Title:
Compound drive for the sleeve valve of an engine
United States Patent 8677952


Abstract:
A drive train for the sleeve of a sleeve valve engine has a pair of drives imparting compound motion to the sleeve which gives improved port opening and closing. One drive uses a engine driven first gear to give eccentric motion to the sleeve by a cam and follower. The other drive uses an engine driven second gear to give a small simultaneous rotation to the sleeve by an eccentric pin during a split sleeve. One drive allows axial response without preventing rotational response from the other drive. The sleeve path allows tall narrow ports which allow the piston rings to be nearer the piston crown and this reduces emissions.



Inventors:
Beninca, Joseph Angelo (Reservoir, AU)
Jones, Mark Frederick (Frankston, AU)
Application Number:
13/147372
Publication Date:
03/25/2014
Filing Date:
02/22/2010
Assignee:
Green Energy Gas Engines Pty. Ltd. (AU)
Primary Class:
Other Classes:
123/65VA, 123/188.5, 123/190.12
International Classes:
F02B25/00
Field of Search:
123/65VA, 123/65VS, 123/8C, 123/81C, 123/188.5, 123/190.12
View Patent Images:



Foreign References:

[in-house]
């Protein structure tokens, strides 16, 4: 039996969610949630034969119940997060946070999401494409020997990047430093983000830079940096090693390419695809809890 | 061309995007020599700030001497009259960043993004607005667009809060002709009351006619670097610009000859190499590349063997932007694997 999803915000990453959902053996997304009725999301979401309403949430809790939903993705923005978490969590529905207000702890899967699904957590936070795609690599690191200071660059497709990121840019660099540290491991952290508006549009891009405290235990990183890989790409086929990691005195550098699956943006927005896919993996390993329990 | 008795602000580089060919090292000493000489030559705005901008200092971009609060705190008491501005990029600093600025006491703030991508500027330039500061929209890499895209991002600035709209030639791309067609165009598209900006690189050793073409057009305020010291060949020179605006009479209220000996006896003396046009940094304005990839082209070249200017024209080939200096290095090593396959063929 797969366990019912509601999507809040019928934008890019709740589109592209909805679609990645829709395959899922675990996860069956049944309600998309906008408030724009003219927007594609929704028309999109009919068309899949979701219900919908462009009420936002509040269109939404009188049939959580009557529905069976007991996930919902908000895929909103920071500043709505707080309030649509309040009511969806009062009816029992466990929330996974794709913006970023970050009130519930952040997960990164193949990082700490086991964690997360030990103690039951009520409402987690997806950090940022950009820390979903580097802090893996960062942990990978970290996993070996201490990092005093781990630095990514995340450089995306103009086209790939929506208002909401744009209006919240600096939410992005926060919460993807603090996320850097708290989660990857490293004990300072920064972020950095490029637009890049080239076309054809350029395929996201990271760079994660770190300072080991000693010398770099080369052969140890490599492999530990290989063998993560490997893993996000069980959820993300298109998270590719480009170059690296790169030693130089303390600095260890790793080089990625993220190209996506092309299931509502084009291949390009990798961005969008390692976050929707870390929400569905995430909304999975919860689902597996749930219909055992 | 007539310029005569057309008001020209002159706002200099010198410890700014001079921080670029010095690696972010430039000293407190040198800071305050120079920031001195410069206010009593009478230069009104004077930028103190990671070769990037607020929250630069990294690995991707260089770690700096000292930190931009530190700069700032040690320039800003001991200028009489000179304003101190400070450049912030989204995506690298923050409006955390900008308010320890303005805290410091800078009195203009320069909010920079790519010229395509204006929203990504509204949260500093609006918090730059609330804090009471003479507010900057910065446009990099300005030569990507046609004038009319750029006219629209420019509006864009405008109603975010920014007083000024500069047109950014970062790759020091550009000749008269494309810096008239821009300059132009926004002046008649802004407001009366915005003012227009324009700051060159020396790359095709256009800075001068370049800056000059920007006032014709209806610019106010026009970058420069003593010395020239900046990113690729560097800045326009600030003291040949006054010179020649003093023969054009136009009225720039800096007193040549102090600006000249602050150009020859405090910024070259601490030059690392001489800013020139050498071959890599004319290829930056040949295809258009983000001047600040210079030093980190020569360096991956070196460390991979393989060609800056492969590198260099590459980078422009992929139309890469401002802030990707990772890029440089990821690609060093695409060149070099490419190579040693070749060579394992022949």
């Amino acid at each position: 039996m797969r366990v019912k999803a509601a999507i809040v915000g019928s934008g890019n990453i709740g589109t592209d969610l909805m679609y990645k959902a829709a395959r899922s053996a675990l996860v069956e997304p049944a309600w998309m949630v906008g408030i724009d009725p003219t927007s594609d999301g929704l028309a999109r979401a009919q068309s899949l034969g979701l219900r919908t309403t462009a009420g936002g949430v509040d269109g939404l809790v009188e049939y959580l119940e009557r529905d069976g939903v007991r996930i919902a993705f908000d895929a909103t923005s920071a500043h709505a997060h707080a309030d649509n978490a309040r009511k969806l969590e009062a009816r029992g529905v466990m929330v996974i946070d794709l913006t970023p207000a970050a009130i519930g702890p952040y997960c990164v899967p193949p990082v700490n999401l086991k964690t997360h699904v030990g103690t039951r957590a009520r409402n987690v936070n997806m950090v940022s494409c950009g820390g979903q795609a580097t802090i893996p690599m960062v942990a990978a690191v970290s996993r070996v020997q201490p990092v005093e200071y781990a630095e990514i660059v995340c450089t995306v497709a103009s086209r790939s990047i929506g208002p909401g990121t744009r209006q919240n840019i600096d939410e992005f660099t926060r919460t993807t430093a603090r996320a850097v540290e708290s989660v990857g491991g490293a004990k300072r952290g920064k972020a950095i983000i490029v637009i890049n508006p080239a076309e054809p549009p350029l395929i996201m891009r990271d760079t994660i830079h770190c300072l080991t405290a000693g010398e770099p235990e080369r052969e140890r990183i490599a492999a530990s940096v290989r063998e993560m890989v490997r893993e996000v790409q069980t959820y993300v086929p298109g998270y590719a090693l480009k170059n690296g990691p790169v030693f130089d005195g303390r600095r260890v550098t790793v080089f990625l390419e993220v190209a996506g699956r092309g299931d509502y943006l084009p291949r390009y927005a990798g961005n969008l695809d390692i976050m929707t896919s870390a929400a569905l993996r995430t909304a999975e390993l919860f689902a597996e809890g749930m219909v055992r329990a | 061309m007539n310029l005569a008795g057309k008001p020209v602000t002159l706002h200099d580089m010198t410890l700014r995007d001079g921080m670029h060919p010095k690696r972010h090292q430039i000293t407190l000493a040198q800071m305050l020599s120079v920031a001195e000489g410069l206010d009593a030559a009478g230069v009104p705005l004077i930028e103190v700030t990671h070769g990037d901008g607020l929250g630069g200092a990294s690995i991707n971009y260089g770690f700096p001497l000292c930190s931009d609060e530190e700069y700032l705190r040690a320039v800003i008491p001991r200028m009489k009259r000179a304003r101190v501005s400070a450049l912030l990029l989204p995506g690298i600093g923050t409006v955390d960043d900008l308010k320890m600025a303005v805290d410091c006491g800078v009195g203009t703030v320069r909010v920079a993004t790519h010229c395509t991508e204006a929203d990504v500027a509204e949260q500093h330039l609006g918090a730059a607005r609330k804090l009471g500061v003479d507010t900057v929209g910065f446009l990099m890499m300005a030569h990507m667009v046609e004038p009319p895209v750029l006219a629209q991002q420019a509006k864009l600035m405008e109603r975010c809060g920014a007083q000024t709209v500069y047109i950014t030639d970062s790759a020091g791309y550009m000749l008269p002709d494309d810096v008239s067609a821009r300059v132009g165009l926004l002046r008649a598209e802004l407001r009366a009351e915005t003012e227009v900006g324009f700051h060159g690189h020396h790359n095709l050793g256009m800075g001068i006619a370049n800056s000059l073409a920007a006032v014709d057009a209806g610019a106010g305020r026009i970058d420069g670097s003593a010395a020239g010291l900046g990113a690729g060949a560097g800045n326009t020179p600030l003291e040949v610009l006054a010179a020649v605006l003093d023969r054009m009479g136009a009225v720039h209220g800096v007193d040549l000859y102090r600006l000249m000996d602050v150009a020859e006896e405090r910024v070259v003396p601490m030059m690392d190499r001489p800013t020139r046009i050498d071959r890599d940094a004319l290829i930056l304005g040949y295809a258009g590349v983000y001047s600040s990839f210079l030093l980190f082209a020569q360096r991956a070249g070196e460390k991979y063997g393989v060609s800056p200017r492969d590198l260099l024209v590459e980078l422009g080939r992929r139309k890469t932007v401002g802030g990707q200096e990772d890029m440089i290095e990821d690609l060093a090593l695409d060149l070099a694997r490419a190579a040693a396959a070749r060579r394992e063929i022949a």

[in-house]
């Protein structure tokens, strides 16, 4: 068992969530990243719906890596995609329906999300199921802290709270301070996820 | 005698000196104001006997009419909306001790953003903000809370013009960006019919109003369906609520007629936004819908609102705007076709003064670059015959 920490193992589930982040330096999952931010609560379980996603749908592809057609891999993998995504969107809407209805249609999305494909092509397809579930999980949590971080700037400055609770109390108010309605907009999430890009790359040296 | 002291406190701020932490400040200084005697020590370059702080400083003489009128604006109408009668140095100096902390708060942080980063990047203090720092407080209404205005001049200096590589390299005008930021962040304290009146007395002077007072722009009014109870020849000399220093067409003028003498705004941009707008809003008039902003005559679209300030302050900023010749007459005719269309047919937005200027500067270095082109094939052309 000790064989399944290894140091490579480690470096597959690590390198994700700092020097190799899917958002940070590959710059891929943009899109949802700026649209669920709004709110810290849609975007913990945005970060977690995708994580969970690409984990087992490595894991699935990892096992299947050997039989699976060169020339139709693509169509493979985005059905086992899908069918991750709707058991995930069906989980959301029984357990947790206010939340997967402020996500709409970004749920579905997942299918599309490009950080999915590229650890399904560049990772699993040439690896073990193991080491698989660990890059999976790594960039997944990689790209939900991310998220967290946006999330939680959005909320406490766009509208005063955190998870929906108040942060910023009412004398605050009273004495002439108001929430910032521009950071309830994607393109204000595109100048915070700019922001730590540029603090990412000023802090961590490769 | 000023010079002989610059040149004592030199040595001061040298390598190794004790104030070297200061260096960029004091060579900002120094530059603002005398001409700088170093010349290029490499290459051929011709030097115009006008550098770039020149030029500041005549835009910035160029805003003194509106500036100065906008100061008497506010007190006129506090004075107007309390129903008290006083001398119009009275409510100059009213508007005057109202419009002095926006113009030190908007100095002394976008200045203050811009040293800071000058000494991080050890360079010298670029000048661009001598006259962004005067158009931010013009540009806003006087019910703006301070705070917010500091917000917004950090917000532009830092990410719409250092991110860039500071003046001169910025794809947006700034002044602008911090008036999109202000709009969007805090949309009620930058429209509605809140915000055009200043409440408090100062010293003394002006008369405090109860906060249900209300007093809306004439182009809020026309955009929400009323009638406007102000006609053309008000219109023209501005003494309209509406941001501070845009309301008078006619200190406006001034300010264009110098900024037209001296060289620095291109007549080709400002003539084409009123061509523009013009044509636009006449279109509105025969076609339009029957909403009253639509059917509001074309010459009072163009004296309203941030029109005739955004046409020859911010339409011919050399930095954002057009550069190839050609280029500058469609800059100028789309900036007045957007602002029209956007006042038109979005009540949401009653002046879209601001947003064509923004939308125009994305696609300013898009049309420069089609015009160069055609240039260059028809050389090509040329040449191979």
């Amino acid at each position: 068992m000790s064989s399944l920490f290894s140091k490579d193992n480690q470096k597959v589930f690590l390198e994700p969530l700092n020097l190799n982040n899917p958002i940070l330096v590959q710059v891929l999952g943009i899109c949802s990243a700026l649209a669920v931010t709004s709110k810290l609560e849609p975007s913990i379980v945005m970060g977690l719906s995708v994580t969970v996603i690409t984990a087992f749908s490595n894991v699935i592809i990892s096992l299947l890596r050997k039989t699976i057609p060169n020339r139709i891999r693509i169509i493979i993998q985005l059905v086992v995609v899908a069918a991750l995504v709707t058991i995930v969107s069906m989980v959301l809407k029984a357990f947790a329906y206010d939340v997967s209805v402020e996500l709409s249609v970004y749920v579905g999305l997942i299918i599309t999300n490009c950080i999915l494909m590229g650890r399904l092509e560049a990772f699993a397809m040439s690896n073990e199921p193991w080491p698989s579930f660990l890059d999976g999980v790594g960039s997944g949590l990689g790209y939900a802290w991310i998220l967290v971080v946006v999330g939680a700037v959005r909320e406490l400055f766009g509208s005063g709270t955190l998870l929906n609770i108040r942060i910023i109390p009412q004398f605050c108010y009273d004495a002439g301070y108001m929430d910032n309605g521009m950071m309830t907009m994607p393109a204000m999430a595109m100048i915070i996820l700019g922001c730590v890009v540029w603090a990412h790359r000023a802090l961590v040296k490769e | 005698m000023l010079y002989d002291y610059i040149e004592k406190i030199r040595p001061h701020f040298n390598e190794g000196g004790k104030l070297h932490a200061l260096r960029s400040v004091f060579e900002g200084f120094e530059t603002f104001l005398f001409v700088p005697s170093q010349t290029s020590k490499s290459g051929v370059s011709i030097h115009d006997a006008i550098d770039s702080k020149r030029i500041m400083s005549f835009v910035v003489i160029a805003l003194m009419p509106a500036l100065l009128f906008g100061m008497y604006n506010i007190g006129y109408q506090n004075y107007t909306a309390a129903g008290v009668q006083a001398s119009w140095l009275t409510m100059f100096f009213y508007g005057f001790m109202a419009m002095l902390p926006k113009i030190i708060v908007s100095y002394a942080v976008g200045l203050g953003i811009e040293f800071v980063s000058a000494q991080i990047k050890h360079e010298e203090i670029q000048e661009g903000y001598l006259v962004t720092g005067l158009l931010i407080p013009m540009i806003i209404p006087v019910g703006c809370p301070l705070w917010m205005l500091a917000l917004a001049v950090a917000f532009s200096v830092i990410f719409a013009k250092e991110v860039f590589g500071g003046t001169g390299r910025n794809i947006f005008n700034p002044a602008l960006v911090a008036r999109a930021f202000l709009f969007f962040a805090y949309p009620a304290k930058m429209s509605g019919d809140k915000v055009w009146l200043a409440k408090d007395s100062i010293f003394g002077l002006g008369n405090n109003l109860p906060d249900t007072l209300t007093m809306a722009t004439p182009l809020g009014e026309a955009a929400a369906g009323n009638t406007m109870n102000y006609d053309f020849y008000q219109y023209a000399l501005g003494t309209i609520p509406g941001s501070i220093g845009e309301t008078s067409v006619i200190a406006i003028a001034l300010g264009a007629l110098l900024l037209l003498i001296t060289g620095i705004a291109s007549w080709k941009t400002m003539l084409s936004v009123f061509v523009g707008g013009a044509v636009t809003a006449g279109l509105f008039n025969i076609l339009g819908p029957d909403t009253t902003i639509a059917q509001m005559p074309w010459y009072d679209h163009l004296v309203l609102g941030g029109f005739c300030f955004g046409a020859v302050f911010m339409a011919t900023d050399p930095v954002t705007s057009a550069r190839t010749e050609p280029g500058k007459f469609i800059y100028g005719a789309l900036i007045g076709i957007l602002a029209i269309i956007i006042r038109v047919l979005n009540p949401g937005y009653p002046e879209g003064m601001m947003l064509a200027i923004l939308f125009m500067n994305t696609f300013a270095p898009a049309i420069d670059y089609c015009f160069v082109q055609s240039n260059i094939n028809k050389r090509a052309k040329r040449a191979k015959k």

GB7942December, 1911
GB295013A1929-03-14
GB511507A1939-08-21
WO2007057660A12007-05-24RECIPROCATING PISTON SLEEVE VALVE ENGINE
GB191207942A1913-01-16
Primary Examiner:
Kamen, Noah
Attorney, Agent or Firm:
Galbreath Law Offices, P.C.
Galbreath, John A.
Claims:
The claims defining the invention are as follows:

1. A sleeve valve engine, wherein the sleeve valve which opens and closes the ports is driven by a first sleeve drive which imparts reciprocatory motion to the sleeve while a second sleeve drive imparts partial rotation to the sleeve; wherein in the first drive a block adjacent the sleeve describes an eccentric path in order to reciprocate the sleeve and the block engages a follower projecting from the sleeve which allows the sleeve to describe an arcuate path while reciprocating.